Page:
Scott's 2001 VFR 800, No frills and pretty much stock


Beth's 98 VFR 800, OEM blue bodywork and stripped rims

GIVI Hardcase Luggage For The VFR800's

  For long distance touring in any weather, the GIVI system is hard to beat. The mounting system is sturdy and easy to use. The bags are large, durable and pretty much 100% rain proof. Yes, they do detract from that sleek aerodynamic look of the VFR, but the functionality outweighs that in my opinion. I ordered my setup from AZ Motorsports in early May 2000, they give a 10% discount to VFR list members. My setup was about $750 to my front door. Once I received all the parts, I began the process of installing the system.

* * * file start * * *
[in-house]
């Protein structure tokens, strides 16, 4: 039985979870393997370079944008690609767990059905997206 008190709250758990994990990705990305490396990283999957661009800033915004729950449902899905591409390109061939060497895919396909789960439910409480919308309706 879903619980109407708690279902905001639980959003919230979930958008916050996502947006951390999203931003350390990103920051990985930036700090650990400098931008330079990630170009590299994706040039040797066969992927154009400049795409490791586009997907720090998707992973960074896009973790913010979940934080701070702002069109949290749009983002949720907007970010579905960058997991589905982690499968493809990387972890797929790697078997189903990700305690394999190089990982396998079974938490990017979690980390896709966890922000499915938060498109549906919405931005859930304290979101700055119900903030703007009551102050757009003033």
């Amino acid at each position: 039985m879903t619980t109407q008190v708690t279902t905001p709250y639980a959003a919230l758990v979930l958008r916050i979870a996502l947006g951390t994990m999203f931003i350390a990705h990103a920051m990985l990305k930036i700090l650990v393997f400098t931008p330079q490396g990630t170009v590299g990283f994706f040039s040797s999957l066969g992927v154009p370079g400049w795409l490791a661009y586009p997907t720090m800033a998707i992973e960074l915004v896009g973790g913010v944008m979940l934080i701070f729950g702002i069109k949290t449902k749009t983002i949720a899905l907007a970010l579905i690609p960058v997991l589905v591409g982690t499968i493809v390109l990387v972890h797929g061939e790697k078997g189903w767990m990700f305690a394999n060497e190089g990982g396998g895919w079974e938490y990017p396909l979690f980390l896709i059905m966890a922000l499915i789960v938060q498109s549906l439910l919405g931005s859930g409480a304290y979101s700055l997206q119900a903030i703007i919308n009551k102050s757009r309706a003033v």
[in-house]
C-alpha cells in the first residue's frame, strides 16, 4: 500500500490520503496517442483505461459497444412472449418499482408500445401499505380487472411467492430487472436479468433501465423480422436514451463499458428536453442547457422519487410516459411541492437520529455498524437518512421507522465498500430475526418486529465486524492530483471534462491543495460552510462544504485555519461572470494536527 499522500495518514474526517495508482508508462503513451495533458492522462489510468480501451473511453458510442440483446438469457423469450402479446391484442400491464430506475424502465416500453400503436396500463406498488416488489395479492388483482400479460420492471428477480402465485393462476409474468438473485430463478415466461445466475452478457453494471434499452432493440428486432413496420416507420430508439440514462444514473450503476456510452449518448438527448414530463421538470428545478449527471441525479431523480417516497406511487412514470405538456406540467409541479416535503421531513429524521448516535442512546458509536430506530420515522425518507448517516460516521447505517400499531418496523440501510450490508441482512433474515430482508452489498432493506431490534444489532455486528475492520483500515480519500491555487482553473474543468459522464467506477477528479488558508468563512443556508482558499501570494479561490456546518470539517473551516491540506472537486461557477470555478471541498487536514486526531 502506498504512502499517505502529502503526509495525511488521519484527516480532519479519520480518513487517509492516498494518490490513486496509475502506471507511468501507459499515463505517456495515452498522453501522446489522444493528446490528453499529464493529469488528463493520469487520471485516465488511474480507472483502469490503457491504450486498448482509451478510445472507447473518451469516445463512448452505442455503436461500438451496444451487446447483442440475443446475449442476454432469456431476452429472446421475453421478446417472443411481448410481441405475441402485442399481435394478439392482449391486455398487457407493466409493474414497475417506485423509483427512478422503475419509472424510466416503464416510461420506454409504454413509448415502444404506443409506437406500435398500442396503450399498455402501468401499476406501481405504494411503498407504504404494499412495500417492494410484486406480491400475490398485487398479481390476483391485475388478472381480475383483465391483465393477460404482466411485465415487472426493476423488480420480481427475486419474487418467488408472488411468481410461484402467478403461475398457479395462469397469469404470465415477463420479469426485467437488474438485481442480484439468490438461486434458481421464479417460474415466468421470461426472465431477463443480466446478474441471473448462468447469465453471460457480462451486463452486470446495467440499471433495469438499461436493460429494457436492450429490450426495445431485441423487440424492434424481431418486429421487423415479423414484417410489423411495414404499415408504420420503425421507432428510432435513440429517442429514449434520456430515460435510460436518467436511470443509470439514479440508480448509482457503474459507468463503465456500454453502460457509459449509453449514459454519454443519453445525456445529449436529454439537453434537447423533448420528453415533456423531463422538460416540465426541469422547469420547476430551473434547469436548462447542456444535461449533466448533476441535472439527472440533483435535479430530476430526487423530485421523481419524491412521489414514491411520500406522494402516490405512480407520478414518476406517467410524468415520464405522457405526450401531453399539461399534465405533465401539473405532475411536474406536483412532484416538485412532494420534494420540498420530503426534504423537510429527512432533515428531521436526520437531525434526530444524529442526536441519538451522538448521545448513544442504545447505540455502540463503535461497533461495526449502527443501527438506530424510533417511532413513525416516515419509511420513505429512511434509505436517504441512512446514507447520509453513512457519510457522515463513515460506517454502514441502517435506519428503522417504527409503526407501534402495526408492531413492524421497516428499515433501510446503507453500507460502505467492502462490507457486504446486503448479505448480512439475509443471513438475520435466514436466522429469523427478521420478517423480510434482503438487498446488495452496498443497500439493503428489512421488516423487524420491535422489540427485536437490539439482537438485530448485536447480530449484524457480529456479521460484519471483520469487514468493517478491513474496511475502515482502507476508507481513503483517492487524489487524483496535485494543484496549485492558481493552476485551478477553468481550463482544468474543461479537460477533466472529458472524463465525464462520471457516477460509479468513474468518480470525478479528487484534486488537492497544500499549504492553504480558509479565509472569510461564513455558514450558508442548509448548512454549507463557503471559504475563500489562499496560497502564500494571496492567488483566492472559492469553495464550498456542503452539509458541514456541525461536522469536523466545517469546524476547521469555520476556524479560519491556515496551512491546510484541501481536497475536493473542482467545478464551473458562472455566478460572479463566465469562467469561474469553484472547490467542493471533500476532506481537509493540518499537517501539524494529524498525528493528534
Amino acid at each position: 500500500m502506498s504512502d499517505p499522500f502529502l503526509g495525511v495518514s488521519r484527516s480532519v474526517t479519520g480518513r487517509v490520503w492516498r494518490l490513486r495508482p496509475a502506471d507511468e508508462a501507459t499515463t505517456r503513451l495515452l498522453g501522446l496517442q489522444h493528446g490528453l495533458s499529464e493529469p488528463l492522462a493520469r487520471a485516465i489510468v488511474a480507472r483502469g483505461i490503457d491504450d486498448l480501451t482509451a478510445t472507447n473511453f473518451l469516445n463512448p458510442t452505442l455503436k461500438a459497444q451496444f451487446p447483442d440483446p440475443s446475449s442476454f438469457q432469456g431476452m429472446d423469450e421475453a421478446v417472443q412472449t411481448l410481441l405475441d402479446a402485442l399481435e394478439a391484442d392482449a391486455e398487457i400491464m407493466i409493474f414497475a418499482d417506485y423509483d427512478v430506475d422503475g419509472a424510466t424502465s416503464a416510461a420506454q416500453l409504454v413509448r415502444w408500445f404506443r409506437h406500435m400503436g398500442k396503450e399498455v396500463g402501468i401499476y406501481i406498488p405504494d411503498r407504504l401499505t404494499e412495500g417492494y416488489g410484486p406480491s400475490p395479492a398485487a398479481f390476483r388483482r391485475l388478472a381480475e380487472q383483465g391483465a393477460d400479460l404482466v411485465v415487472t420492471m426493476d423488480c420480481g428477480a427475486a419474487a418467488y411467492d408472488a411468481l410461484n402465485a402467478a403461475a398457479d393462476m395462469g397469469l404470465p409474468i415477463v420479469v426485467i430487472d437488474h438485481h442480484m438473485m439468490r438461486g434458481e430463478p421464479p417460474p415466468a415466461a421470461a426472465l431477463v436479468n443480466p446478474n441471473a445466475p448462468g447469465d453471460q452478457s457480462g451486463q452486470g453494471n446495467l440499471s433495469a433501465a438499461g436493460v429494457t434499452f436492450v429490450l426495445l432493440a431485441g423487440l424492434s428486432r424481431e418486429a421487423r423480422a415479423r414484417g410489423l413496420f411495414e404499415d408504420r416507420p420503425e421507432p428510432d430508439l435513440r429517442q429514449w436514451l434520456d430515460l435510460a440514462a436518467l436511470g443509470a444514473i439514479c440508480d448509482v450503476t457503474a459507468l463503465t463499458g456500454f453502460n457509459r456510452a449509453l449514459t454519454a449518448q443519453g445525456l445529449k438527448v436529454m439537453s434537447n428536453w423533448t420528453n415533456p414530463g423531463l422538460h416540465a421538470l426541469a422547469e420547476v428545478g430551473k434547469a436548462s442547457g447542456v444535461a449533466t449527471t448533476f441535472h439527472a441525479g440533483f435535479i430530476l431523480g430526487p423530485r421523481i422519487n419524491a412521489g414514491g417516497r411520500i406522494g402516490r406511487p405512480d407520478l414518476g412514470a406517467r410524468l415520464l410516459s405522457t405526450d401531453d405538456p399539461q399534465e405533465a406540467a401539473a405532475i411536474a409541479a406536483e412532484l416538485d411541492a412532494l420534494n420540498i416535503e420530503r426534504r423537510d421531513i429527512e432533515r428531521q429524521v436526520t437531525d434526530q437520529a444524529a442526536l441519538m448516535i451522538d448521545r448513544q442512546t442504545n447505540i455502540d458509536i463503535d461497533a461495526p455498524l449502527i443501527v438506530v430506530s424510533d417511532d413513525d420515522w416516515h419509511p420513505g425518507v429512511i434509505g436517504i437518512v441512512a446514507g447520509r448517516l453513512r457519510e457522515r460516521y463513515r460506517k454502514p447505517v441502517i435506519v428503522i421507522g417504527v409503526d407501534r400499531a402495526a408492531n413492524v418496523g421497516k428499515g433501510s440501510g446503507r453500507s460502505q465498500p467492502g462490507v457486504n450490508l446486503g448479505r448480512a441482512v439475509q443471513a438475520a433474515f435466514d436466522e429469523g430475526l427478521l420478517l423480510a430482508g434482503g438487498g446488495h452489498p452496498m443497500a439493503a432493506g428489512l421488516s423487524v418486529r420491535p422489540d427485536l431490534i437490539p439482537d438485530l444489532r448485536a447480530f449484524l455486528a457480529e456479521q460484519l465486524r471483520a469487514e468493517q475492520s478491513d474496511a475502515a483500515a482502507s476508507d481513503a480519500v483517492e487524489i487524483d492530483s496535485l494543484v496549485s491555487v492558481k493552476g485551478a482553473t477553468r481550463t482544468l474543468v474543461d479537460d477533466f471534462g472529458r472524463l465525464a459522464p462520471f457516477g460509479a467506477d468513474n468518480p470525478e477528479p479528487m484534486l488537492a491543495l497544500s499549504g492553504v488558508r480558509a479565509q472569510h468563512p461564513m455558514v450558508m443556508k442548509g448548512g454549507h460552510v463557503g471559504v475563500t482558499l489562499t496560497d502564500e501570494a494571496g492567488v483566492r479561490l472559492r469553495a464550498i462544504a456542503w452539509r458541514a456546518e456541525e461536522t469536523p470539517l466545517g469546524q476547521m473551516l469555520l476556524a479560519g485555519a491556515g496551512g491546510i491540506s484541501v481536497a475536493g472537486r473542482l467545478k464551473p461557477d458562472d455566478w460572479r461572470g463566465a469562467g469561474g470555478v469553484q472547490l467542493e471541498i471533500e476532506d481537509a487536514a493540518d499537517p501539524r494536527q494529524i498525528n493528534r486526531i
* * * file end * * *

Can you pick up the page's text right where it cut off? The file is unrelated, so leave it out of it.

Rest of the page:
I decided on the Wingrack 2 for mounting. To me it is sturdier than the tubular rack and it lets you use your stock turn signals, unlike the Wingrack 1. It is the same rack for any bike. What is different is the mounting hardware for the rack. It consists of four side pieces and a top plate, then a mounting bracket for each side. The top mounts to the VFR where the passenger grab rails mount. The bottom mounts to the passenger foot pegs. The peg bolt is replaced with a longer one so that an extra nut can be added to the end. This allows for the rack to be removed without having to remove the pegs each time. The whole thing can be removed/installed in about ten minutes at the most. I am still unsure if any of the high mount pipes will work with the Wingrack 2.

The Wingrack 2    Front /  Right side /  Rear